Managers and entrepreneurs can use technology strategy to solve organizational problems from different perspectives. Information technology offers high-level benefits through increased efficiency and productivity hence attainment of objectives. The most important aspect in solving organizational relationship issues is the matching of departmental objects to strategic goals as employees will have an underlying duty to work as a group for the benefit of the whole organization. The technology strategy makes it possible to provide staffing data, skills, and budgetary data to the executive body for sound decision-making. Leadership issues include recognizing patterns along with events in organizational settings. Managers should demonstrate an understanding of the business strategic goals along with the impacts on performance (Shane, 2008). This involves identifying new opportunities and recognizing new undertakings to solve problems of resource allocation. The leadership required in this process should be directional to ensure consistency of goals and functions. Information technology management tools through adequate inventory control techniques can determine the internal capabilities of an organization. This solves the inventory issues within an organization through effective communication and operations. This makes it simple for managers and entrepreneurs to assess their capacities, threats, and opportunities towards accomplishing personal along with organizational goals.

Strategic management involves recognizing the organizational values and providing information to members for functional duties. This takes account of supply chain strategy, which is an iterative procedure that measures cost relative to benefits in order to value the worth of operational elements. Time factor is very critical to business concerns in that lack of efficiency causes poor yields in production and returns (Drucker, 2010). Therefore, supply chain management gives a clear method to accomplish the goals of an organization through supportive functional elements. Supply chain strategy aims at cutting down costs while maximizing efficiencies. For instance, an organization may select a strategy aimed at supplier management with the purpose of remaining competitive (Lockamy & McCormack, 2004). This allows for the understanding of the functioning among distributors, customers, and venders hence reinforcing relations. Leadership in the business world is guided by the need to initiate change and solve social problems. This is attainable through creating value from resources hence influencing culture, as well as interests. Internal problems include resource allocation, employee motivation, and effectiveness of operation while external issues to management include client satisfaction, market leadership along with self-sustenance. Thus, relations between internal forces and external forces form the basis towards a successful organization (Muller, 2011). To integrate the needs of stakeholders, strategies must be formulated to match their desires to the organizational goals. To achieve this, focus should be on the development and acceptance of technology strategy that forms the base for planning and control. Thus, Chief executive officers must work to integrate technology strategy to the corporate strategy.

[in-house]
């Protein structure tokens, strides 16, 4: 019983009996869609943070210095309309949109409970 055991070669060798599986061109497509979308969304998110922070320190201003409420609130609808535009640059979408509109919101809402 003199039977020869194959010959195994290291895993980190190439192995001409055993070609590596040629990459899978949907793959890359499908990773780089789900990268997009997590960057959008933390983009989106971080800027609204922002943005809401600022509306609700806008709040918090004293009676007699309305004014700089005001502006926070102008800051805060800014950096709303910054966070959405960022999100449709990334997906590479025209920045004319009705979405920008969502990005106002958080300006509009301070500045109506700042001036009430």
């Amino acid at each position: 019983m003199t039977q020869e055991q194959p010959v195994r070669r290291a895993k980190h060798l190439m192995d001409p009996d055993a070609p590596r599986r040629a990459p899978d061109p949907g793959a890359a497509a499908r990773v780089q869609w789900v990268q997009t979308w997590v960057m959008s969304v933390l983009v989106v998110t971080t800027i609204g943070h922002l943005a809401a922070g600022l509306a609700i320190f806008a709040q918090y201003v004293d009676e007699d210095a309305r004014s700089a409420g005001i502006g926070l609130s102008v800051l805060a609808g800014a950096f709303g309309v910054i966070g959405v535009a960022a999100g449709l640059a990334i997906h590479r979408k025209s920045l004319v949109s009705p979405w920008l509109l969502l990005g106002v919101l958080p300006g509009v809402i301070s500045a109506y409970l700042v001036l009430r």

References

Cetindamar, D., Phaal, R., & Probert, D. (2009). Understanding technology management as a dynamic capability: A framework for technology management activities. Technovation, 29(4), 237-246.

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Drucker, P. F. (2010). Technology, management and society. Boston: Harvard Business Press.

Lau, C. M., & Bruton, G. D. (2011). Strategic orientations and strategies of high technology ventures in two transition economies. Journal of World Business, 46(3), 371-380.

Lockamy, A., & McCormack, K. (2004). The development of a supply chain management process maturity model using the concepts of business process orientation. Supply Chain Management: An International Journal, 9(4), 272-278.

Muller, H. (2011). The transformational CIO: Leadership and innovation strategies for it executives in a rapidly changing world. Hoboken, NJ: John Wiley & Sons.

Sehgal, V. (2010). Supply chain as strategic asset: the key to reaching business goals. Hoboken, NJ: John Wiley & Sons.

Shane, S. A. (2008). Technology strategy for managers and entrepreneurs. Upper Saddle River, NJ: Pearson Education.

Tidd, J., & Bessant, J. (2011). Managing innovation: integrating technological, market and organizational change. Hoboken, NJ: John Wiley & Sons.